The adoption and effective use of information and communication technologies (ICT) has the potential to yield significant benefits in the least developed countries (LDCs), which are recognized as the most vulnerable in the international community. The aim of this study was to investigate strategies to advance the use of ICT in the public sector in LDCs, with the aim of improving services and outcomes for government and citizens. A multi- level framework for analysis was developed, consistent with a structuration-type theoretical approach. A meta- analysis of data gathered in a UN study of e-government readiness was performed, focussing on the developing countries that have greatly improved their relative positions recently. In general, the findings support the multi- level approach. At the national level, a low level of economic development, poor infrastructure and political unrest are inhibitors of public sector ICT progress. At a base level, access by individuals and organizations to ICT tools and IT-related education is necessary for e-government to be feasible. Some strategies were observed to be linked to progress with e-government across a number of developing countries: leadership and willingness to initiate change within the government sector, an incremental, step-by-step approach to development, and some sensitivity to local and cultural needs.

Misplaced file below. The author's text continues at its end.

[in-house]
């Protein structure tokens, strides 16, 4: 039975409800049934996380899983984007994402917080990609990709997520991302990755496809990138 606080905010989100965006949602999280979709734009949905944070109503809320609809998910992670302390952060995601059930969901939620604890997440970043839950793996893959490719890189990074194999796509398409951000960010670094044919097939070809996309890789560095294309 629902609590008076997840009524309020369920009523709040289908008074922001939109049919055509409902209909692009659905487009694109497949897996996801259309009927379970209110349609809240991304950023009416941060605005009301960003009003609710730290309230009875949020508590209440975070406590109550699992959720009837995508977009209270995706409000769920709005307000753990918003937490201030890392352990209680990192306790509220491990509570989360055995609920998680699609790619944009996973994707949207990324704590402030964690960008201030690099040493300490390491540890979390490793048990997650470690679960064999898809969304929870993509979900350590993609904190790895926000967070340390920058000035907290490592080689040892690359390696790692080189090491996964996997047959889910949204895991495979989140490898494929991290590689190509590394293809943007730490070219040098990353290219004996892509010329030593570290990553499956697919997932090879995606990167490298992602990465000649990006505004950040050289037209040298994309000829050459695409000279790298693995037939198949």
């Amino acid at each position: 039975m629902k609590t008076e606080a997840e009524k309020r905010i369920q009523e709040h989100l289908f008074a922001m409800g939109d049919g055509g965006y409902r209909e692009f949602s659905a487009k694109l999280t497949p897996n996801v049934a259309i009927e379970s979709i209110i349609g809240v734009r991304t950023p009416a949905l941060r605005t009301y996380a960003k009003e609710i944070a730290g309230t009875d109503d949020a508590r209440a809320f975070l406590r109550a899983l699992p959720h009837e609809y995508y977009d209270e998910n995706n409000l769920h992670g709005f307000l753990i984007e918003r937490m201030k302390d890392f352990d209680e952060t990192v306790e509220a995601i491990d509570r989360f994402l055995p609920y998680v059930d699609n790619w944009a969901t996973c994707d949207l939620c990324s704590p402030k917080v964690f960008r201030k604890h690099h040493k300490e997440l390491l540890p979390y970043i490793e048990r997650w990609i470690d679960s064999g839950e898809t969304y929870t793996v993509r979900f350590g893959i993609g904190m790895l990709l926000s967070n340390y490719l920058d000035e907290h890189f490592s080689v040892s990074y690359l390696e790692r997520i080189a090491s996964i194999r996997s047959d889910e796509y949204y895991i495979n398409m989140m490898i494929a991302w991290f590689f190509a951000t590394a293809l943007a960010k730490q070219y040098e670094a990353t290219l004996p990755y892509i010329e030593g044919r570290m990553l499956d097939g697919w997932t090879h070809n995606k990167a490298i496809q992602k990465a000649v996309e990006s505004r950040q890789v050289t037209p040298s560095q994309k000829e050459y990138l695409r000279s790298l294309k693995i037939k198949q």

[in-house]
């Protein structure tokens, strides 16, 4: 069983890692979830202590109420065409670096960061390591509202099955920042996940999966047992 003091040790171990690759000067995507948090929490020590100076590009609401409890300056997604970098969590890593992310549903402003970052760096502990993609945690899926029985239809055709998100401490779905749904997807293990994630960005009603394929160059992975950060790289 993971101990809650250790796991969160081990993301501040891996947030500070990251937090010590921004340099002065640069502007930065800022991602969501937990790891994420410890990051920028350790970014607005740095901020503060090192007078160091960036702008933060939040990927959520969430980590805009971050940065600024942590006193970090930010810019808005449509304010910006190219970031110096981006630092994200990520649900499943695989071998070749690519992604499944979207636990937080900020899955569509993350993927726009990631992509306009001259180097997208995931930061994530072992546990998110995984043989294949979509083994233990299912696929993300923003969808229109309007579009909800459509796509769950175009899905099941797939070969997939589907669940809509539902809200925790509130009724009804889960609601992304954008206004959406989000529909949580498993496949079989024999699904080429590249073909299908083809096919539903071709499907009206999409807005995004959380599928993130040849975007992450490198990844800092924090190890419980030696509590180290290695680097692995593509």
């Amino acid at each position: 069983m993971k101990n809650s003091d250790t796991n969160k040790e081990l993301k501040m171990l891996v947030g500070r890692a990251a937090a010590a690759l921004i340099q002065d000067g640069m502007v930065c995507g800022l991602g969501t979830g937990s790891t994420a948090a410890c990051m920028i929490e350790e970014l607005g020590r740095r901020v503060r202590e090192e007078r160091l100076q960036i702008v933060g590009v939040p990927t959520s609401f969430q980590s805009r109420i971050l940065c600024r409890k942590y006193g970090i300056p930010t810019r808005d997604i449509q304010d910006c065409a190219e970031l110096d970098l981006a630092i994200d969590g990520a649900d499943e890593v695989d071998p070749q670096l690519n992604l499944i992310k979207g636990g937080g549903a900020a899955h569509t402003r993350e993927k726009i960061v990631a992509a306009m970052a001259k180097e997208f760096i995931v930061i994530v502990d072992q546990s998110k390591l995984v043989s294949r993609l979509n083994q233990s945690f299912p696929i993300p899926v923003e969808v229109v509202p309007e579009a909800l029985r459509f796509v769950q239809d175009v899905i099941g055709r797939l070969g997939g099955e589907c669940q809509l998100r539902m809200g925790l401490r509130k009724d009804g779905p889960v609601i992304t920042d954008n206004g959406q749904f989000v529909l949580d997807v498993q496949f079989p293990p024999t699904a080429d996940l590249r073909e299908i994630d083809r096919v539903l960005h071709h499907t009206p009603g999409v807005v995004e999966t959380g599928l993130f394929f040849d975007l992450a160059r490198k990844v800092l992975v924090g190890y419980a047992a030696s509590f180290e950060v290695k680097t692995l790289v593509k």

Gregor, Shirley and Imran, Ahmed, "Strategies for ICT Use in the Public Sector in the Least Developed Countries: A Cross-Country Analysis" (2005). ACIS 2005 Proceedings. Paper 83.